Ronald Keaton’s CHURCHILL Brilliantly Acted But Needs More Conflict

Reviewed by: James Murray

In my personal experience one person shows are almost always doomed to fail. Granted there are exceptions to the rule like the late Elaine Stritch’s one woman show At Liberty chronicling her life-long battle with alcohol and career in the theatre which was riveting. The ingredients for its success were a damn good story told by a legendary, larger than life star who could command an audience. One the same note I saw Piper Laurie, one of the world’s greatest actresses fall flat in her portrayal of Zelda Fitzgerald in her one-woman show. The reason? There is no true conflict or point of view.   The actor has only the audience to bounce off of.

Churchill is Influenced by a teleplay by noted Churchill scholar and historian Dr. James C. Humes, Keaton’s play has the look and feel of a docudrama/history lesson.  Because of that ,I never became emotionally engaged or connected with his Churchill but sat an observer. As Churchill, Keaton has his bag of brilliant acting tricks but the story itself lacks the emotional punch to make the show and character resonate.

His play chronicles the life of Winston Churchill, the legendary politician and Prime Minister, up until 1948, covering both World Wars and their aftermath. We witness a shrewd politician possessing great wit as he regales his stories.

I kept thinking what a fascinating show this could become if we had Stalin and Roosevelt join Churchill and have the action centered around the famous meeting of the three world leaders during World War II. Then you have 3 strong, diverse personalities locked in a truly life and death scenario – conflict. I remember one of my teachers, the legendary playwright Edward Albee saying “show don’t tell” and through Churchill I heard his voice echoing this.

I wanted to hear less and see and feel more. Much of the play he focused largely on the more humorous aspects of Churchill and his legendary one-liners, delivered them with great comic timing. What was missed was the emotional depth of the old, tired lion that made difficult choices and paid dearly for them through being demonized, ostracized and rejected.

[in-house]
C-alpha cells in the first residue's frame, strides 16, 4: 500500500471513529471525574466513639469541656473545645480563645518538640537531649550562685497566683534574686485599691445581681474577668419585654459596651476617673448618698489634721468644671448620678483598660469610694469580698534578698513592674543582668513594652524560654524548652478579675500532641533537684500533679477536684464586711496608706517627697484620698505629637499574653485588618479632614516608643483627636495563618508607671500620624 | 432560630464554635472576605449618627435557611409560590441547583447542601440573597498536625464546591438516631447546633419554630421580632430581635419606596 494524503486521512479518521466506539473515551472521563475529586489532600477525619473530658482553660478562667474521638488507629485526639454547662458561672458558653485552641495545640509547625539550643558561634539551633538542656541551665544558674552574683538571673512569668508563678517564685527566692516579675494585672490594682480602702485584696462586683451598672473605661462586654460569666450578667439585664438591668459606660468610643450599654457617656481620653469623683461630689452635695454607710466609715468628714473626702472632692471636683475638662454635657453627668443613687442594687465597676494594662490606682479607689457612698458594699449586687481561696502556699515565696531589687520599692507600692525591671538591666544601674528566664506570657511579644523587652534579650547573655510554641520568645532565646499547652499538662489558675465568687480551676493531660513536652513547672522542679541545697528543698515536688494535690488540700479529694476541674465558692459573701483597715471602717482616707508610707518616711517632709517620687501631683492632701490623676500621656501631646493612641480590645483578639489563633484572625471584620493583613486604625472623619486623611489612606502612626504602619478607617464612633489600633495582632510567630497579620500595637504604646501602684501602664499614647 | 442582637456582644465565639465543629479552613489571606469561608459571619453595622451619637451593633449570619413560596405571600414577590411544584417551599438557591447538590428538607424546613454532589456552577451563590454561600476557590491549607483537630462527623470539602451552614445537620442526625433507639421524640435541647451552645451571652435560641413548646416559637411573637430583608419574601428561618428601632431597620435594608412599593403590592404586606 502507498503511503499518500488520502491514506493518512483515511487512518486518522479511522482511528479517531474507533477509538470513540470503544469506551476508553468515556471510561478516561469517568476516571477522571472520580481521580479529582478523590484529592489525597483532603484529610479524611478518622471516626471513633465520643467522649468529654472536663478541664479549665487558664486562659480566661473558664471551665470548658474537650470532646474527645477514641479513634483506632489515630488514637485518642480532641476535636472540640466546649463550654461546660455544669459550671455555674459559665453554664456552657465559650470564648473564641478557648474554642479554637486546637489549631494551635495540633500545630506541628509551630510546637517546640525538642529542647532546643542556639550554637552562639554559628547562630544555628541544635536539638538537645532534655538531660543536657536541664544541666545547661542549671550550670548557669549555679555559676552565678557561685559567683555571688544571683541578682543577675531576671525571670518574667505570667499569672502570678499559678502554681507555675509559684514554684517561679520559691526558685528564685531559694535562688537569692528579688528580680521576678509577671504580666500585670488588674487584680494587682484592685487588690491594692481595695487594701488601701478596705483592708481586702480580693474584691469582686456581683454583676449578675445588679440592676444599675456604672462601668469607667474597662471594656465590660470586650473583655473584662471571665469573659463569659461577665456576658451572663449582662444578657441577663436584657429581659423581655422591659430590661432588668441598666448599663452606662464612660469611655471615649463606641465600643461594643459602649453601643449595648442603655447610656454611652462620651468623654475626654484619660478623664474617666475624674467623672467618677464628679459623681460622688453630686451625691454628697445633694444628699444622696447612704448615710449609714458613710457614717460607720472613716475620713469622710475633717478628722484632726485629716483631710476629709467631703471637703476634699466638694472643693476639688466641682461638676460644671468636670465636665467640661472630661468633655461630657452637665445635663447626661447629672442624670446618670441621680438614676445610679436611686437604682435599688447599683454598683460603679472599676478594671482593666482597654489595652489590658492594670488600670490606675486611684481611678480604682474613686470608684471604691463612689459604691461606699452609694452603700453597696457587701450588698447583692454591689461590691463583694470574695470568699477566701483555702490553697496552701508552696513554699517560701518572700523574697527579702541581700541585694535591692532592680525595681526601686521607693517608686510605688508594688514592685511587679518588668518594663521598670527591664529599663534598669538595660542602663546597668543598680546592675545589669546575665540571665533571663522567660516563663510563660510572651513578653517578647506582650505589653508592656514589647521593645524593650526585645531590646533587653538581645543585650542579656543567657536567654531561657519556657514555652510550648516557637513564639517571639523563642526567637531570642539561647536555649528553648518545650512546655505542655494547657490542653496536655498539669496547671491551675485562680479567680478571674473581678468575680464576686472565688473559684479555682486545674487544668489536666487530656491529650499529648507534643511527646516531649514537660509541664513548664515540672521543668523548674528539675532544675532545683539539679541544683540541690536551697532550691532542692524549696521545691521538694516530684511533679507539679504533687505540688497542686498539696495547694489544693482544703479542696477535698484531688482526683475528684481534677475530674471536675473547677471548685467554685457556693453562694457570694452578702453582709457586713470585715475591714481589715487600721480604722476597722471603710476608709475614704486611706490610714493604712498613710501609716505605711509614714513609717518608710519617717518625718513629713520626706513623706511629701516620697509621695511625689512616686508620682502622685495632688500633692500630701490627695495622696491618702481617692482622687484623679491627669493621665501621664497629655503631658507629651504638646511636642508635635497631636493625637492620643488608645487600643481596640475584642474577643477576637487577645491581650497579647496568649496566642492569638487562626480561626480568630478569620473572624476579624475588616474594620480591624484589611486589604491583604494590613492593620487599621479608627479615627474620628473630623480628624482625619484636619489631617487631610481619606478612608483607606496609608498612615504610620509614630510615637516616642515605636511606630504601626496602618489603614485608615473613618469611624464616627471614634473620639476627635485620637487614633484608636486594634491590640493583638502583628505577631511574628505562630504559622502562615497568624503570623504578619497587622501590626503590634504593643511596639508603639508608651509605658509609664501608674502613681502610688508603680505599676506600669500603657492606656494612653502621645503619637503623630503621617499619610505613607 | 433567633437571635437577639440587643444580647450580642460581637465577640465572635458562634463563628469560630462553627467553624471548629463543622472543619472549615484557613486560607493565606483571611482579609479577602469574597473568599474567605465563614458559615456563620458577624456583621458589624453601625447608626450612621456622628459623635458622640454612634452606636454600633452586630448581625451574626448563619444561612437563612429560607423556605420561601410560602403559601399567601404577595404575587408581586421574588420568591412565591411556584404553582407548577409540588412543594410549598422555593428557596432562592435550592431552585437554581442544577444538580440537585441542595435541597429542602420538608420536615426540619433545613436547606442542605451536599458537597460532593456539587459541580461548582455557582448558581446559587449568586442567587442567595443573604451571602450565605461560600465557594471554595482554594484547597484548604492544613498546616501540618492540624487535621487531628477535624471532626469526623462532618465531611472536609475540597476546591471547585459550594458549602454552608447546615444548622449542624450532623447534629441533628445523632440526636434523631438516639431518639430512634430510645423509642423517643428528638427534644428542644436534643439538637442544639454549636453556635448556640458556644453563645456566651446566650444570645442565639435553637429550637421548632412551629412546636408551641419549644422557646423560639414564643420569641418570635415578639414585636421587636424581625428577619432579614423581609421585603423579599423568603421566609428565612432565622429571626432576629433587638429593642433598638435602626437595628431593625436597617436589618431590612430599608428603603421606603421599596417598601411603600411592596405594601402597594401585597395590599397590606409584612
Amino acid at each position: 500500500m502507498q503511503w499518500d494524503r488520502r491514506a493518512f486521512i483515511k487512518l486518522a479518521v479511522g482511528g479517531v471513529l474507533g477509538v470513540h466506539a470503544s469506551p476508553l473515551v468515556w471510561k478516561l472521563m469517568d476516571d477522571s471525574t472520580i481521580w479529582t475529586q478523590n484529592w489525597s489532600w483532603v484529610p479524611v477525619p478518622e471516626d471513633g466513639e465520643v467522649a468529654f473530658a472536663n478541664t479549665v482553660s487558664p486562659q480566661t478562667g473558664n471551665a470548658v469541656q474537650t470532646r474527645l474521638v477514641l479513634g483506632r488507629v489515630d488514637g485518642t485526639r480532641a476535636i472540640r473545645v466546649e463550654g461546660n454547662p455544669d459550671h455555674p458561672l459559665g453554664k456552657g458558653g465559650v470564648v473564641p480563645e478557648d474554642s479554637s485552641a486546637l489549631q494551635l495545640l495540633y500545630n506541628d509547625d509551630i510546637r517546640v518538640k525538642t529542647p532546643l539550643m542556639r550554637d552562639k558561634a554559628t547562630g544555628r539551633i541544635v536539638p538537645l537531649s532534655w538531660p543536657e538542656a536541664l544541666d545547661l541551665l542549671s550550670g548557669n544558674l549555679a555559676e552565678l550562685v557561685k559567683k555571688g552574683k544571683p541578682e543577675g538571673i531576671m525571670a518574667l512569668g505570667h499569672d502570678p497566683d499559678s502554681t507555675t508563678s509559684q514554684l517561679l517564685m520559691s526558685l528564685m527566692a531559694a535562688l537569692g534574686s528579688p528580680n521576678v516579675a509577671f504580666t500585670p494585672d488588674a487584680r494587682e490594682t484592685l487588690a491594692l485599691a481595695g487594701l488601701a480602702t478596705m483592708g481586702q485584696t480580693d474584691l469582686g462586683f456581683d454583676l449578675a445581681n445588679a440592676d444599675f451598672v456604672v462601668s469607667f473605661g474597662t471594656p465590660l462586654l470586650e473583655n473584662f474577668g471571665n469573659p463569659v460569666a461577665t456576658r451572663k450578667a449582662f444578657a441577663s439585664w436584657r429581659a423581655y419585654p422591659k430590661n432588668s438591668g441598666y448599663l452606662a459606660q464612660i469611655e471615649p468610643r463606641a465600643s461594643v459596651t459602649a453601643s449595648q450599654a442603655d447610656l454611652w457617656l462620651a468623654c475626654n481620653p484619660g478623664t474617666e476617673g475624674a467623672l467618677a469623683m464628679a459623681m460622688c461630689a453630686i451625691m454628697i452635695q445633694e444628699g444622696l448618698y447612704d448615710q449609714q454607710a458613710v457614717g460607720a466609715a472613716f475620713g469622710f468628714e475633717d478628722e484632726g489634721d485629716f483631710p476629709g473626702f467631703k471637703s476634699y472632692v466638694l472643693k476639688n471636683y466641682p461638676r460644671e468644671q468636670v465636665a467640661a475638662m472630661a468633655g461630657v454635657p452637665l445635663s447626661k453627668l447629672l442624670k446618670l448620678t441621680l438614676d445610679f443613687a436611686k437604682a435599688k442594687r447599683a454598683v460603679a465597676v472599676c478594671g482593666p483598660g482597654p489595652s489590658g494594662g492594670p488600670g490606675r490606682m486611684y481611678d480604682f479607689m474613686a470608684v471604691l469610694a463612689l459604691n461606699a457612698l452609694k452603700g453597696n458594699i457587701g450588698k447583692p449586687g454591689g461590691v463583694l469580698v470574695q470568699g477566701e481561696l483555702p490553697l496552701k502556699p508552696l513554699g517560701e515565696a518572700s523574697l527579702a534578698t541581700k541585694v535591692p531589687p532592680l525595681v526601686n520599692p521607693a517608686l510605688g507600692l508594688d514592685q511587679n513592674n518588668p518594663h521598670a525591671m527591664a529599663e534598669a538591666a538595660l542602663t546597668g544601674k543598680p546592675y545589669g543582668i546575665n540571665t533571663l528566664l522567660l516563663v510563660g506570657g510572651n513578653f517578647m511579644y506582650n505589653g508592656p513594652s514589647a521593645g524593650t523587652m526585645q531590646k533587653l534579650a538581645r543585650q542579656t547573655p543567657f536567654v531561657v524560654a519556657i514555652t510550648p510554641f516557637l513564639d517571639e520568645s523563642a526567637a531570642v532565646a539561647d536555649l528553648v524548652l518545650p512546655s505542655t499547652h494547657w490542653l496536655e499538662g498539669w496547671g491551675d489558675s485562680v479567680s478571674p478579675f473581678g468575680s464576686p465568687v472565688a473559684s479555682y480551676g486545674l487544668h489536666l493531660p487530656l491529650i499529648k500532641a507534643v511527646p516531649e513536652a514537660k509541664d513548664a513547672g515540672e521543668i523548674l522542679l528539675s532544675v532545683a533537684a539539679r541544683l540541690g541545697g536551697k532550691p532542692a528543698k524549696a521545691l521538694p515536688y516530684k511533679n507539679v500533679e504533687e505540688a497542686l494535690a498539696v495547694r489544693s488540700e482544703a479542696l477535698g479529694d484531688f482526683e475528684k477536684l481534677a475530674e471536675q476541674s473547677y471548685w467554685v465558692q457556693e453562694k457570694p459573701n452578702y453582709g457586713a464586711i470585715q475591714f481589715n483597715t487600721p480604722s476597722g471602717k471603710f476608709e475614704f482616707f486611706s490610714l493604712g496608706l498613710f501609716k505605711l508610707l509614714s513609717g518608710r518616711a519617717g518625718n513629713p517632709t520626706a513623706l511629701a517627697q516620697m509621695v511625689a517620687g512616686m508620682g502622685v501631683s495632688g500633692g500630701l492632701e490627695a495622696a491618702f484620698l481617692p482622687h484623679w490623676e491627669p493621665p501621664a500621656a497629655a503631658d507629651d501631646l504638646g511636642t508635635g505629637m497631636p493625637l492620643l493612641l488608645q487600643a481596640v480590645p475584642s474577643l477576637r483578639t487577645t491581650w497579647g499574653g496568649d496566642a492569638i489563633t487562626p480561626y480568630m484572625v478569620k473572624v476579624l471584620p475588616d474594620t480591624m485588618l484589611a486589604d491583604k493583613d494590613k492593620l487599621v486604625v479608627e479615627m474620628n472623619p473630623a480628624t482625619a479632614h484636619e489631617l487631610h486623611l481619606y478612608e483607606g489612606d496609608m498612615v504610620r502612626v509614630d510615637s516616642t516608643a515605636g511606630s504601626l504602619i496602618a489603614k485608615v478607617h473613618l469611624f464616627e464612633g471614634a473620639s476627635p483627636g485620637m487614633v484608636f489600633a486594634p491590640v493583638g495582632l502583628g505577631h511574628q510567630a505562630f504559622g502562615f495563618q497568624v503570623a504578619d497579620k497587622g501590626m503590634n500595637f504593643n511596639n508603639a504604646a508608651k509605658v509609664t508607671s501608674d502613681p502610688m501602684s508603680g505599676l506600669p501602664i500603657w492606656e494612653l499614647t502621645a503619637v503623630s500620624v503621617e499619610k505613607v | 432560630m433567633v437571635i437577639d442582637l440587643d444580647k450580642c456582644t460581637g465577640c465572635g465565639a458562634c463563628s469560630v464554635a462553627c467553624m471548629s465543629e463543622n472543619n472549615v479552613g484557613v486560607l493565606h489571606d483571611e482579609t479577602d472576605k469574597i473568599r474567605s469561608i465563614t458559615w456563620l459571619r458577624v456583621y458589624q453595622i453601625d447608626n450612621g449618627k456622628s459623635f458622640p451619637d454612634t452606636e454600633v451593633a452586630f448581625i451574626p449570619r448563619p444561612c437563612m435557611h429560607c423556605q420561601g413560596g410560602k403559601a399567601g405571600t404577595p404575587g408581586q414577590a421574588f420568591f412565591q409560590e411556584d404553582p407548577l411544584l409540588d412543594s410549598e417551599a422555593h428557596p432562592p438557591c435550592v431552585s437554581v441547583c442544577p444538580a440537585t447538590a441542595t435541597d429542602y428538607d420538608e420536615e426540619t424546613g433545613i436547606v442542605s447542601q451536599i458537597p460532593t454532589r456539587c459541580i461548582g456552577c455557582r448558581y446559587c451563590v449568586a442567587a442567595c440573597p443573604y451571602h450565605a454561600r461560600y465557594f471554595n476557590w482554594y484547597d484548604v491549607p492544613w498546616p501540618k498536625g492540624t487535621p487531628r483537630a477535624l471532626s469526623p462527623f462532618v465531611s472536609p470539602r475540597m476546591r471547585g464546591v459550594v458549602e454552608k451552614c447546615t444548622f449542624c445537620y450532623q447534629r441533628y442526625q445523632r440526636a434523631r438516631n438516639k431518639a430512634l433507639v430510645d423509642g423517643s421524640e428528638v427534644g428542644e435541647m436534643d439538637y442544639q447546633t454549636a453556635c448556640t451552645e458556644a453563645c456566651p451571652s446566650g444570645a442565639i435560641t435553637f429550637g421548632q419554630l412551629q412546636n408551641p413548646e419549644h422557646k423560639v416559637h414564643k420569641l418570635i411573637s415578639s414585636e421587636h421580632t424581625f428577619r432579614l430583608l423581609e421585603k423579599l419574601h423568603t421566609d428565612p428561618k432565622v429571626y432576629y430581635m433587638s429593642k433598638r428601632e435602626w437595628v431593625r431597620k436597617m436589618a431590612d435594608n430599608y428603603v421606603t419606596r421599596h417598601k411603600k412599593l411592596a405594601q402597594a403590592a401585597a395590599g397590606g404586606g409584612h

I never believed the deep scars and hurt he felt at being brushed aside by his father and mother who affected him strongly nor the deep love for his deceased wife (this play takes place in 1948). I felt he skimmed the surface and did not take the time to make the emotional connections or move us in any way.

I also walked away asking what was this play about? What was the theme? It is true there were many messages in it but it lacked a spine and reference point that makes it stage worthy. Knowing much history myself about Churchill I did not learn anything new or earth shattering and was hoping to see into this larger than life legend and what made him tick.

Director Kurt John’s is a director whose work I have seen and greatly admire. However from a directorial stance much of the job is defining the emotional landscape complete with peaks and valleys that will keep an audience engaged. Opening night many of Keaton’s friends filled the audience and were very supportive (he got a standing ovation) – you could feel the love and admiration for this talented Chicago actor.

The projection designs of Paul Deziel were a highlight of the evening and provided a slick, professional patina to the show. They also provided a lovely backdrop for the action of the piece.

For older audiences who remember Churchill, Keaton will be very entertaining and for the younger he may provide a history lesson. I sincerely hope that he will glean more depth from his script and allow us to see more of the frailties of human being rather than the historical legend.   I also hope he will get leather soled shoes as the squeak of the rubber when he walked was distracting (Churchill never wore rubber soled shoes in his life).

Churchill plays August 1 – September 14 at The Greenhouse Theater Center, 2257 N. Lincoln Avenue. Performances are Thursdays-Saturdays at 7:30 pm and Sundays at 2:30pm. Tickets are $25-$35 and can be purchased at the Greenhouse Box Office at 773-404-7336 or online at boxoffice@greenhousetheater.org. For Calendar Information and reviews visit TheatreInChicago.com